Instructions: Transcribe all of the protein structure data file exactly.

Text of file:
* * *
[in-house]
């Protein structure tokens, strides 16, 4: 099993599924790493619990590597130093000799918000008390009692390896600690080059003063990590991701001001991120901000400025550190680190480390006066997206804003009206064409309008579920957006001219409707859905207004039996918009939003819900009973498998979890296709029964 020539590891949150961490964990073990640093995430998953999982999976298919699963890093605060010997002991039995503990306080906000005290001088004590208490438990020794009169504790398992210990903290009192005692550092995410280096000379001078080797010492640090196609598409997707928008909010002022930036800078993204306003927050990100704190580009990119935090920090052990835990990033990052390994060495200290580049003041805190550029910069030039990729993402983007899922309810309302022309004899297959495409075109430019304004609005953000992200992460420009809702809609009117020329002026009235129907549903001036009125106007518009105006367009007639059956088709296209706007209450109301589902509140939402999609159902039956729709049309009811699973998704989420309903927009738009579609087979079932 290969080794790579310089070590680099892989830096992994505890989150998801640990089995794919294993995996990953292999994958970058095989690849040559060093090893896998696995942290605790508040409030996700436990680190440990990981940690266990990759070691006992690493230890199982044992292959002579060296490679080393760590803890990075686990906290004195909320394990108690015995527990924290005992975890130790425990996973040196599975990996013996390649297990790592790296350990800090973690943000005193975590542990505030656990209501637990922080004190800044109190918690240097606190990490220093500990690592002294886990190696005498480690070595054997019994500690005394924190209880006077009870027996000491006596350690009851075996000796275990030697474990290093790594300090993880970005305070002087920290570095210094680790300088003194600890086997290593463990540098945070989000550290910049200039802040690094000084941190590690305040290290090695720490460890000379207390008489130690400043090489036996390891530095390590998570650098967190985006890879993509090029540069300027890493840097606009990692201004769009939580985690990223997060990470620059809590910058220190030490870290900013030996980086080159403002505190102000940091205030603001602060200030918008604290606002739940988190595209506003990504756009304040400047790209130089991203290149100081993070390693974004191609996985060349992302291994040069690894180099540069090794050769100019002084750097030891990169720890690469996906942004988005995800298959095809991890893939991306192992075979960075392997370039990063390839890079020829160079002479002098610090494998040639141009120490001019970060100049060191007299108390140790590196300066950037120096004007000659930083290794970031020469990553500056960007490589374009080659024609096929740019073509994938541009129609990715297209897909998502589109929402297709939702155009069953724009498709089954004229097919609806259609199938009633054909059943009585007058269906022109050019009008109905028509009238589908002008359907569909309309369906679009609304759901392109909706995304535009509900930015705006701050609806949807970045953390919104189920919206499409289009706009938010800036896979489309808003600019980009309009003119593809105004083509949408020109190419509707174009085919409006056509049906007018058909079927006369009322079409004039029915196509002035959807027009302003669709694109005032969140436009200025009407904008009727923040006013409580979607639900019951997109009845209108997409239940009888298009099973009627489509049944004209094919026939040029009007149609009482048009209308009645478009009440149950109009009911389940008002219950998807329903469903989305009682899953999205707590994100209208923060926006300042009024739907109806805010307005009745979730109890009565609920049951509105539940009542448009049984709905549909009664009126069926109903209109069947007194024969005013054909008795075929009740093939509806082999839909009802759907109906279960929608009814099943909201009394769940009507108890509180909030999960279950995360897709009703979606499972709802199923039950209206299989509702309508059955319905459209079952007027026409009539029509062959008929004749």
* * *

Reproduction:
[in-house]
């Protein structure tokens, strides 16, 4: 099993599924790493619990590597130093000799918000008390009692390896600690080059003063990590991701001001991120901000400025550190680190480390006066997206804003009206064409309008579920957006001219409707859905207004039996918009939003819900009973498998979890296709029964 020539590891949150961490964990073990640093995430998953999982999976298919699963890093605060010997002991039995503990306080906000005290001088004590208490438990020794009169504790398992210990903290009192005692550092995410280096000379001078080797010492640090196609598409997707928008909010002022930036800078993204306003927050990100704190580009990119935090920090052990835990990033990052390994060495200290580049003041805190550029910069030039990729993402983007899922309810309302022309004899297959495409075109430019304004609005953000992200992460420009809702809609009117020329002026009235129907549903001036009125106007518009105006367009007639059956088709296209706007209450109301589902509140939402999609159902039956729709049309009811699973998704989420309903927009738009579609087979079932 290969080794790579310089070590680099892989830096992994505890989150998801640990089995794919294993995996990953292999994958970058095989690849040559060093090893896998696995942290605790508040409030996700436990680190440990990981940690266990990759070691006992690493230890199982044992292959002579060296490679080393760590803890990075686990906290004195909320394990108690015995527990924290005992975890130790425990996973040196599975990996013996390649297990790592790296350990800090973690943000005193975590542990505030656990209501637990922080004190800044109190918690240097606190990490220093500990690592002294886990190696005498480690070595054997019994500690005394924190209880006077009870027996000491006596350690009851075996000796275990030697474990290093790594300090993880970005305070002087920290570095210094680790300088003194600890086997290593463990540098945070989000550290910049200039802040690094000084941190590690305040290290090695720490460890000379207390008489130690400043090489036996390891530095390590998570650098967190985006890879993509090029540069300027890493840097606009990692201004769009939580985690990223997060990470620059809590910058220190030490870290900013030996980086080159403002505190102000940091205030603001602060200030918008604290606002739940988190595209506003990504756009304040400047790209130089991203290149100081993070390693974004191609996985060349992302291994040069690894180099540069090794050769100019002084750097030891990169720890690469996906942004988005995800298959095809991890893939991306192992075979960075392997370039990063390839890079020829160079002479002098610090494998040639141009120490001019970060100049060191007299108390140790590196300066950037120096004007000659930083290794970031020469990553500056960007490589374009080659024609096929740019073509994938541009129609990715297209897909998502589109929402297709939702155009069953724009498709089954004229097919609806259609199938009633054909059943009585007058269906022109050019009008109905028509009238589908002008359907569909309309369906679009609304759901392109909706995304535009509900930015705006701050609806949807970045953390919104189920919206499409289009706009938010800036896979489309808003600019980009309009003119593809105004083509949408020109190419509707174009085919409006056509049906007018058909079927006369009322079409004039029915196509002035959807027009302003669709694109005032969140436009200025009407904008009727923040006013409580979607639900019951997109009845209108997409239940009888298009099973009627489509049944004209094919026939040029009007149609009482048009209308009645478009009440149950109009009911389940008002219950998807329903469903989305009682899953999205707590994100209208923060926006300042009024739907109806805010307005009745979730109890009565609920049951509105539940009542448009049984709905549909009664009126069926109903209109069947007194024969005013054909008795075929009740093939509806082999839909009802759907109906279960929608009814099943909201009394769940009507108890509180909030999960279950995360897709009703979606499972709802199923039950209206299989509702309508059955319905459209079952007027026409009539029509062959008929004749």